I was horrified to learn of their experiences elsewhere - though not, Jurij assured me, in most of Scotland. But it must be galling to turn up to a venue to find that the responsible contact has either forgotten about publicity or not bothered to set it up; where a church which seats 500 provides an audience of 50; where the incumbent announces that he has only charged £5.oo for a ticket and intends to take half the proceeds anyway. I felt his gloom when he announced that he wasn't getting any younger, and watched him write mails to his daughter back in St Petersburg.

So why am I going on about this? I suppose I'm flagging up a point of view to counter those I've come across about visiting choirs being "too much bother" - "too demanding" - "expect you to look after them all the time". Let's put it straight: these are terrific musicians trying to earn a living by their singing. They can earn the same money creating mobile phone rings - one of last year's tenors coudn't come because this is what he's doing now and he has a girl friend. He's got a life, in other words, that he wants to live normally. But I'd rather have the singing than the ringing!

Thursday, November 23, 2006

These were the days ...(an in joke)

A couple of days ago I passed the first anniversary of this blog. I was, however, too busy to mark this, as I was hosting the fifth visit to Dunoon of Voskresenije, a professional vocal ensemble from St Petersburg. Now, reeling slightly, I offer the fruits of my experience to the blogosphere.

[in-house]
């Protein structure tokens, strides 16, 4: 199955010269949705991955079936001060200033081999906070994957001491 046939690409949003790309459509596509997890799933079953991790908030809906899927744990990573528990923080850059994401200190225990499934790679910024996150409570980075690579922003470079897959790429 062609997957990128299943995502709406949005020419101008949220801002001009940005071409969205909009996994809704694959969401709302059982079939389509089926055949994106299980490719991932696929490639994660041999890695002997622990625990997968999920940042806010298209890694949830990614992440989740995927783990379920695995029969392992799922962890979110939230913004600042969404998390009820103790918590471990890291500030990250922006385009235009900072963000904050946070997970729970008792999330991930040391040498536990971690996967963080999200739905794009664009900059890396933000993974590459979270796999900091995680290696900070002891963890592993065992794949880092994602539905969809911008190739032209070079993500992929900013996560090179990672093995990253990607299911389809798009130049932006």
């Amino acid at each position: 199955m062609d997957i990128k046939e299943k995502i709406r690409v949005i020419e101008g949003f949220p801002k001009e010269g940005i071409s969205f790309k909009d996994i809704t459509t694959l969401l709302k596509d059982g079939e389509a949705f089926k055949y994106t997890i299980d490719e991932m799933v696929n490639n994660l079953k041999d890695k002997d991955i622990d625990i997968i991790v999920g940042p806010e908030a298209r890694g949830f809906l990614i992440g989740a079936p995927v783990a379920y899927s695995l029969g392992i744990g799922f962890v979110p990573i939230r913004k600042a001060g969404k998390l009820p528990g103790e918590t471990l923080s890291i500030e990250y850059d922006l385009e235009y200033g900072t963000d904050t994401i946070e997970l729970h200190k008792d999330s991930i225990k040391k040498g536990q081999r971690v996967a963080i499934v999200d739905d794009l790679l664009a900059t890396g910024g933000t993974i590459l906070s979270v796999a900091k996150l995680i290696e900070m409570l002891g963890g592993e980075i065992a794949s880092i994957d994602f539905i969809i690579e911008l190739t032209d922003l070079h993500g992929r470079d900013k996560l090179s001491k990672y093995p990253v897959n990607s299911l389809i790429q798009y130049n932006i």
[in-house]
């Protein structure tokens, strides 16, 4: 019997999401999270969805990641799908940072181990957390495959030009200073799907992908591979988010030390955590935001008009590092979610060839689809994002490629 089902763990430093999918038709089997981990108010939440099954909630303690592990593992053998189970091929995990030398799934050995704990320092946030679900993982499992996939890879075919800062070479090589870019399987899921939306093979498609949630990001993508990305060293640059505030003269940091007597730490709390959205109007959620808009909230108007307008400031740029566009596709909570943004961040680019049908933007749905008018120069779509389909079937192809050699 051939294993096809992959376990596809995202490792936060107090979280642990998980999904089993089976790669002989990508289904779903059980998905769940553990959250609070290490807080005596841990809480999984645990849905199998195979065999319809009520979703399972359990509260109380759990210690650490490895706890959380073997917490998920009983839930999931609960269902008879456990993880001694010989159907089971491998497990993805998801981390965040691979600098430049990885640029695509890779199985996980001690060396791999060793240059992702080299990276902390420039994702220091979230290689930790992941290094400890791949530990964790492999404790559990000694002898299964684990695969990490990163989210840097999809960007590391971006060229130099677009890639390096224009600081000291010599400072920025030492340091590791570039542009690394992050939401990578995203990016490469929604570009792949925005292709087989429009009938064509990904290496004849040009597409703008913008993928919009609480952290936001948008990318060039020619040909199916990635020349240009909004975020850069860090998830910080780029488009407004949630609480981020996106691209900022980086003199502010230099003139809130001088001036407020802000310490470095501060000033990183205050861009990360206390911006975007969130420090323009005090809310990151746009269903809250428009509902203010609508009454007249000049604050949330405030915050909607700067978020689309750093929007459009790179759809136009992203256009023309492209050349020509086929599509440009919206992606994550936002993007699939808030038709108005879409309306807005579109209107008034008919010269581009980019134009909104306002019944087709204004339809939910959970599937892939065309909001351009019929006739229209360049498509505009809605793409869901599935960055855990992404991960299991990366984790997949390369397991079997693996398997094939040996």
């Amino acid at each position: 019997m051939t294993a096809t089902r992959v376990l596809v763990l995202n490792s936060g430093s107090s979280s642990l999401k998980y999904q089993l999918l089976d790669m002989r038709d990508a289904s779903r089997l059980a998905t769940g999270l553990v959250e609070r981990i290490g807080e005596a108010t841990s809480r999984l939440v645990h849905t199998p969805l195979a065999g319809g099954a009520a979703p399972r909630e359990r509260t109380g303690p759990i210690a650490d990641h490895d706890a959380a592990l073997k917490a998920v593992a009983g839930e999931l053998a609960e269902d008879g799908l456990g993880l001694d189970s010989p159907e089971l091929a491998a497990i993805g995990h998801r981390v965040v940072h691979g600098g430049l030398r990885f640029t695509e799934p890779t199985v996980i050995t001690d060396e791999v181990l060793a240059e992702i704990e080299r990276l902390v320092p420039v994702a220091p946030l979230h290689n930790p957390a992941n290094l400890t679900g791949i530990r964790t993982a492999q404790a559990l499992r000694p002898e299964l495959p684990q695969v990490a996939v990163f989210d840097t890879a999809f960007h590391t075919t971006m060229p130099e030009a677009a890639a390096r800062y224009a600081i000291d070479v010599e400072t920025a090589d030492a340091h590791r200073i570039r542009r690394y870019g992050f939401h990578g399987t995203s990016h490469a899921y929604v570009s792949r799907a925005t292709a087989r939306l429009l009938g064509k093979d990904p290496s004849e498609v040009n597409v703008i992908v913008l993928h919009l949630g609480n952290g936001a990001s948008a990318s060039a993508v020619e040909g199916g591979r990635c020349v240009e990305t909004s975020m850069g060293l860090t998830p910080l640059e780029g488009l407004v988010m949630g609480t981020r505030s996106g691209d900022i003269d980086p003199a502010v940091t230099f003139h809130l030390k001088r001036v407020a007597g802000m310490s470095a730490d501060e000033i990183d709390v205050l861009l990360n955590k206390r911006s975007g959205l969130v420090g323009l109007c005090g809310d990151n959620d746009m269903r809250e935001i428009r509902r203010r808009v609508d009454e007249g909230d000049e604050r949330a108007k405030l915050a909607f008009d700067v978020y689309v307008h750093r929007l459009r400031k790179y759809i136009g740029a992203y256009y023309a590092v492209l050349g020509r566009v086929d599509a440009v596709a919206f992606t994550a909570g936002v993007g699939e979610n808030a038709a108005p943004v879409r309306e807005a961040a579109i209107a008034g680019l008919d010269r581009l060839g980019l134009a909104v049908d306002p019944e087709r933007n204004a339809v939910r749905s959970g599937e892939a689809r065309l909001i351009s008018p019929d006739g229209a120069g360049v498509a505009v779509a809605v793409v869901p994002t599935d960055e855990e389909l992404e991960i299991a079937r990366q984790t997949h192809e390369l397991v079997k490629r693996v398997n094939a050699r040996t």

So: Visiting Russians? Nae bother! (A brief guide)
The key to success is keeping the visit in mind for about eight months before it happens. You need to plan your publicity and the timing of adverts and press-releases and poster-putting-up (they send the posters). You need to arrange for sufficient host-families to put up the singers for the night of the performance. You should encourage others - I do this through a church - to supply tea and buns. Emails arrive from strange places and you realise the choir is to be in the UK for at least a month before you see them. This is important, as you can't be sure that the director will be able to hijack someone's computer at each venue. You need to be able to contact other hosts in moments of crisis - even if only to find out how many singers are coming this year. And then, despite all your confident predictions, they drive like the wind and arrive before the earliest you thought possible in a hired minibus driven by the conductor, intent on the nearest loo followed by a great deal of tea. In that order.